Red Lagoon Rising

By Anne Perry

Posted on September 25, 2014 in Books with tags Lagoon, Nnedi Okorafor, Pierce Brown

Two incredible novels publish in paperback today: Red Rising, by Pierce Brown, and Lagoon, by Nnedi Okorafor. We’ve spent a lot of time here on Hodderscape talking about both – for example, we visited with Pierce to discuss your burning questions about the Red Rising trilogy and we spoke with Joey Hi-Fi, who produced the extraordinary coverart for Lagoon. (A quick dip into the archives will reveal many more gems, including Pierce Brown’s writing soundtrack and a taste of the many, many phenomonal reviews Lagoon has received.)

 

Red rising review squareIf you’ll excuse an extended sports* metaphor, the paperback publication of a book feels a bit like sliding into home plate. Publishing a book is a surprisingly lengthy process that begins when you  fall in love with a submission, and ends… well, it never truly ends. But we impose an artifical cycle on how we publish individual books: we get the team fired up about a manuscript (that’s going up to bat) and try to acquire it (swinging for the fences); we acquire it (first base!) and edit it (rounding second!); we publish it in its first format (third base) and then, finally, the inning ends when we slide home on paperback publication day. It’s a joyous moment (and the crowd goes wild!)

* Caveat: it’s going to be an extended baseball metaphor. Sorry, English folks! But don’t worry; I find cricket as baffling as you find baseball.

Oliver Johnson acquired Red Rising before I started working at Hodder; it was the very first book he pressed into my hands the day I started with the instruction that I read it immediately. We were still more than a year away from publication, but the entire company was so excited about it. Working on Red Rising has been a wonderful experience, in no small part because of that incredible early enthusiasm. And one of the great pleasures of my job is that I get to meet our authors – Pierce Brown is as lovely in person as you might imagine.

Lagoon squareAnd Red Rising is merely the first book of three. We have a little more time yet to spend in Darrow’s world – I can’t wait.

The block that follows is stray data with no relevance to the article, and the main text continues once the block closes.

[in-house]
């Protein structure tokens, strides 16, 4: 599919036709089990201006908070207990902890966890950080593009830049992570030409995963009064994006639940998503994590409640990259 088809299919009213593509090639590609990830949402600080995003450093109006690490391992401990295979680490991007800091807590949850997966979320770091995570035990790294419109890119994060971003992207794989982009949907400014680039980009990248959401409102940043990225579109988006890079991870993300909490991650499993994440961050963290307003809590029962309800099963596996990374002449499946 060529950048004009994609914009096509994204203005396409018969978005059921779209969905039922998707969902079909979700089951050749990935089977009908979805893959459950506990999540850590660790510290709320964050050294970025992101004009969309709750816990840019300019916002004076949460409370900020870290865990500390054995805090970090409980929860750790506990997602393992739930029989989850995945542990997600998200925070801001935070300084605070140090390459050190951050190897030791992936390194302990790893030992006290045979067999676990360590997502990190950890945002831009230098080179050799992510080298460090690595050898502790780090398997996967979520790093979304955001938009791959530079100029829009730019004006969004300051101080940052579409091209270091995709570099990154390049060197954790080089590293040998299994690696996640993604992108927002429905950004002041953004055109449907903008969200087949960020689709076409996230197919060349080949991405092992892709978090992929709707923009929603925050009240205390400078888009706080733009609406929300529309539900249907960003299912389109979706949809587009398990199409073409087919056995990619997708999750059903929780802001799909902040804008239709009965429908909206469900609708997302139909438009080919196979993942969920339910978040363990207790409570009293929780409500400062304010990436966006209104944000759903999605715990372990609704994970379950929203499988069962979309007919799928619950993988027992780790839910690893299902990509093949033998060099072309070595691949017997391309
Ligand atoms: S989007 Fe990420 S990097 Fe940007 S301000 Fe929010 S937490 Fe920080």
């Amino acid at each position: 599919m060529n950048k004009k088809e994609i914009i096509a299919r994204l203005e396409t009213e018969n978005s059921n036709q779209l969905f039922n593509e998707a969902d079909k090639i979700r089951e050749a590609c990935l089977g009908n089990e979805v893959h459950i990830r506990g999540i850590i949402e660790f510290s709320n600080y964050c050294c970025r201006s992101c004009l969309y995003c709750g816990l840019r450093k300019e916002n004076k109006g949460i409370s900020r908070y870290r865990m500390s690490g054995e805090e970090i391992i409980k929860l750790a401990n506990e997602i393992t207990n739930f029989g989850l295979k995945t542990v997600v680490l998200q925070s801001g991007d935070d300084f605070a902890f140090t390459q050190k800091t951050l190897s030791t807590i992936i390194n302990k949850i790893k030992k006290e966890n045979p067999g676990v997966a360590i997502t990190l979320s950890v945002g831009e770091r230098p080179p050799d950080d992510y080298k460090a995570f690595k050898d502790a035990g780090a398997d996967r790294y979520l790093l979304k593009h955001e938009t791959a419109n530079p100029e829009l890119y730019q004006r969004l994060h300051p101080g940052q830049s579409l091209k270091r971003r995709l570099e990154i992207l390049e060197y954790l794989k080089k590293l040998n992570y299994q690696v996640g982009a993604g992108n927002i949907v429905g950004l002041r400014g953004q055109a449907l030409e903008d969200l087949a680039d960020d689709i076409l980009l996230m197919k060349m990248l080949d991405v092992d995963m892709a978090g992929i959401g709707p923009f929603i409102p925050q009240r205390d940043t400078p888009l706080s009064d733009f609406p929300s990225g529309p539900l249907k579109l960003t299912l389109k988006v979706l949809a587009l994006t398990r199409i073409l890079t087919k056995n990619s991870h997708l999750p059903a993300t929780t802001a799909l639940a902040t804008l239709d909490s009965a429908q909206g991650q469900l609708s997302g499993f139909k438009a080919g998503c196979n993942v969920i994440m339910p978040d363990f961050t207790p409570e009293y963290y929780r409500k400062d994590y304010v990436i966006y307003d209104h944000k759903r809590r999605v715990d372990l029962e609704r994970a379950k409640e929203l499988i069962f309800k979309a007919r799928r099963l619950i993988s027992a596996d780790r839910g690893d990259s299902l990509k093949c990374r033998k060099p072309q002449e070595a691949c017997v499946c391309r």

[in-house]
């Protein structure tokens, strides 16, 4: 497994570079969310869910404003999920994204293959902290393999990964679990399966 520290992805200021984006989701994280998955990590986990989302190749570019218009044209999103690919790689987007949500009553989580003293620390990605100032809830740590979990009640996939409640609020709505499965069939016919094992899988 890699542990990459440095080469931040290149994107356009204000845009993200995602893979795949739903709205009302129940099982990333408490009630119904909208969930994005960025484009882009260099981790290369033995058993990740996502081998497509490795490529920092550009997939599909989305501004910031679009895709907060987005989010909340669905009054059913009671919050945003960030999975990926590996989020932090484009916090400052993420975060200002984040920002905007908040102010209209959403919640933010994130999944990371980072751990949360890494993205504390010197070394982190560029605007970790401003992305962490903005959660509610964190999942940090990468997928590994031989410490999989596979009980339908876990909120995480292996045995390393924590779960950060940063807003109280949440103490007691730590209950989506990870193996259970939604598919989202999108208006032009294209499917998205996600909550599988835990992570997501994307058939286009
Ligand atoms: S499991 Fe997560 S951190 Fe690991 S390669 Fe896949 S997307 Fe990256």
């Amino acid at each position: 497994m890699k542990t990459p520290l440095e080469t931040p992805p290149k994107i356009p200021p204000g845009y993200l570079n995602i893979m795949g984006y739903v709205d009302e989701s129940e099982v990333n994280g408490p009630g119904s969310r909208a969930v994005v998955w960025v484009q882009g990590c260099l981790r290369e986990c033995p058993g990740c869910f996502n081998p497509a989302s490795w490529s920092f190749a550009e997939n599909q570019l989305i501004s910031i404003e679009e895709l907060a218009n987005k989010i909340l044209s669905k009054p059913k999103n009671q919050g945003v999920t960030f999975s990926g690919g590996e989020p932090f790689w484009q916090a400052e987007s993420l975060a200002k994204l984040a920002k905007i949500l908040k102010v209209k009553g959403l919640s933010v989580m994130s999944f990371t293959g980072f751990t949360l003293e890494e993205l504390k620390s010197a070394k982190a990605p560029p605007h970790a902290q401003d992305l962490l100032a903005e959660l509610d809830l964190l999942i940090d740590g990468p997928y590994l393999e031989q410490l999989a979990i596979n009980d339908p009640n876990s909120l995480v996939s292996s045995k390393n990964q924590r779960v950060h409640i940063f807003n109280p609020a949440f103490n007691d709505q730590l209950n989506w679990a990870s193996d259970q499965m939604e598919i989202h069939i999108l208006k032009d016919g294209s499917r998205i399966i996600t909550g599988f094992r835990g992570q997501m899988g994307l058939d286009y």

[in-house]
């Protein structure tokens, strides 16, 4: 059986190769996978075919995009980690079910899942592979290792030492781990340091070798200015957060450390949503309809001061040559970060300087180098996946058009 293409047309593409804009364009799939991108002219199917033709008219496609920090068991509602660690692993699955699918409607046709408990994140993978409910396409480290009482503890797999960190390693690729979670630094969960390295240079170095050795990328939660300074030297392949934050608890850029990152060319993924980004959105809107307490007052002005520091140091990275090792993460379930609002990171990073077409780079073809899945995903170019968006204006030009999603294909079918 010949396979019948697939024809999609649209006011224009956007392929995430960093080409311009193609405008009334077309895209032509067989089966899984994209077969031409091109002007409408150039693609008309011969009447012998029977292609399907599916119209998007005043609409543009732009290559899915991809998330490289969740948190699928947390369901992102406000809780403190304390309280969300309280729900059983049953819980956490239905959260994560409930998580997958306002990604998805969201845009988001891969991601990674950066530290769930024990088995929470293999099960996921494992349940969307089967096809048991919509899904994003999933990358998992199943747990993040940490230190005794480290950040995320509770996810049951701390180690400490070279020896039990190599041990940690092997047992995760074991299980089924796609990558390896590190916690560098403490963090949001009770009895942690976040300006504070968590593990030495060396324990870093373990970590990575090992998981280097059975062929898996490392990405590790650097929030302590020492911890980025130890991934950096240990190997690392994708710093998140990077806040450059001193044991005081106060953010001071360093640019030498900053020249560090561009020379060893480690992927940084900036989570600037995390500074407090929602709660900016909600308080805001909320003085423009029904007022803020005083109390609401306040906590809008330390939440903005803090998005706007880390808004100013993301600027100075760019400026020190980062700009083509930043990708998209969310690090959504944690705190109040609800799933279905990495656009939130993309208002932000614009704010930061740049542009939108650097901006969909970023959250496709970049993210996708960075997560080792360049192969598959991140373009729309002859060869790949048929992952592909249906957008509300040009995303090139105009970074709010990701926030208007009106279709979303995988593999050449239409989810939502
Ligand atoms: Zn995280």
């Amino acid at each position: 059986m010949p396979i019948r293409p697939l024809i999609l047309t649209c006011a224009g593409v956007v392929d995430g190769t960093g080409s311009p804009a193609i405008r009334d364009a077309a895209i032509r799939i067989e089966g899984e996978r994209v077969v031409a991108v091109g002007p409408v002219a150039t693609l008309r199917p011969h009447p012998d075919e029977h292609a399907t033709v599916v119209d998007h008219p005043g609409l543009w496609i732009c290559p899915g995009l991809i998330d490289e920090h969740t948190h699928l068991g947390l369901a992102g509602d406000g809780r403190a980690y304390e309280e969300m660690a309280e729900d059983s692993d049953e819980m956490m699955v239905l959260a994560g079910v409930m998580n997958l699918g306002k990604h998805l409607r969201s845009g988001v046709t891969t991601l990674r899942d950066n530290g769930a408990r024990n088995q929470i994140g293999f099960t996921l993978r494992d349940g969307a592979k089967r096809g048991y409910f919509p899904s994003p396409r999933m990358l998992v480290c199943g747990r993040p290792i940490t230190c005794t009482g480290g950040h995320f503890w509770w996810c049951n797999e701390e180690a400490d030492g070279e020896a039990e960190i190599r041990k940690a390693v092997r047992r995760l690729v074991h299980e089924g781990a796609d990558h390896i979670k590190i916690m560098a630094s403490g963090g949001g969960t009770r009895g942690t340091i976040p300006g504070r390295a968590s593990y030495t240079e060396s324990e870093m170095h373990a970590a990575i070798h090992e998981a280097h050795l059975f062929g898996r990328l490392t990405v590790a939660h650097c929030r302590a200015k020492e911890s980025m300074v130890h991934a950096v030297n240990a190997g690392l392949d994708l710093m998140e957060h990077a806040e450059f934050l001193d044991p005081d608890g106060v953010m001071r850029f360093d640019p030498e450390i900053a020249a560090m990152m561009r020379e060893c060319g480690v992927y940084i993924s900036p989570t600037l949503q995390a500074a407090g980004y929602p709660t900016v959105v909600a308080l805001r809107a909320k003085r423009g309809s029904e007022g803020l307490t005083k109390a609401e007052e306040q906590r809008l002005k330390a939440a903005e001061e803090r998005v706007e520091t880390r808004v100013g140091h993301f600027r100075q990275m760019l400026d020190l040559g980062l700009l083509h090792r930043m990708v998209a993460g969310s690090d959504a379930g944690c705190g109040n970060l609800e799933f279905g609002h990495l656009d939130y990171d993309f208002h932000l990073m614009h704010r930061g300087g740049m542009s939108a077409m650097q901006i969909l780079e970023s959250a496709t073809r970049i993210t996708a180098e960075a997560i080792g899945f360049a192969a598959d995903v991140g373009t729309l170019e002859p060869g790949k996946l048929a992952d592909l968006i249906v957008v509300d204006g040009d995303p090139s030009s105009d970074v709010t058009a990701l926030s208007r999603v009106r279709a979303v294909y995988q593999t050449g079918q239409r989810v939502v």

Nnedi Okorafor’s Lagoon was the second book I acquired after starting at Hodder. I remember reading the manuscript for the first time – I didn’t even have my own desk yet. Oliver was on holiday and I was using his computer, and I could not drag myself away from the screen – not for lunch, not for meetings (oops) and not even to go home. I read it in a single sitting. I’ve never forgotten how profoundly affecting I found the book from the very first sentence:

She slices through the water, imagining herself a deadly beam of black light.

Who is she? What is she? Why is she? Nnedi’s incredible talent for getting into the minds of her characters, for portraying them with precision and empathy, is obvious from the very first – as it turns out, the she is a swordfish, one of three animals used to bookend the three parts that make up the novel. Another of my favourite quotes from the book comes from the perspective of the second animal prologue:

There was no time to flee. No time to turn. No time to shriek. And no pain.
It was like being thrown into the stars.

lagoon quote square 2And the third animal prologue made me cry. Right there, in the office, in full sight of all my new colleagues.

As a fellow editor here puts it, ‘if you cry, buy.’ And so we are the proud publishers of Lagoon, and will be publishing two more novels by Nnedi in the next couple of years, and I could not be more pleased and delighted. Lagoon is a brilliant, spiky, poetic, profoundly moving novel that combines science fiction, fantasy, horror, Nollywood… and a hundred other genres I can’t think of to list. It’s genre fiction for the 21st century, a novel that combines tropes and ideas with incredible energy, a novel where technology and mythology, science and religion, the human and the inhuman intersect. The result is extraordinary.

Happy paperback publication day to Nnedi Okorafor and Pierce Brown. You guys make this job worth doing.

 

 

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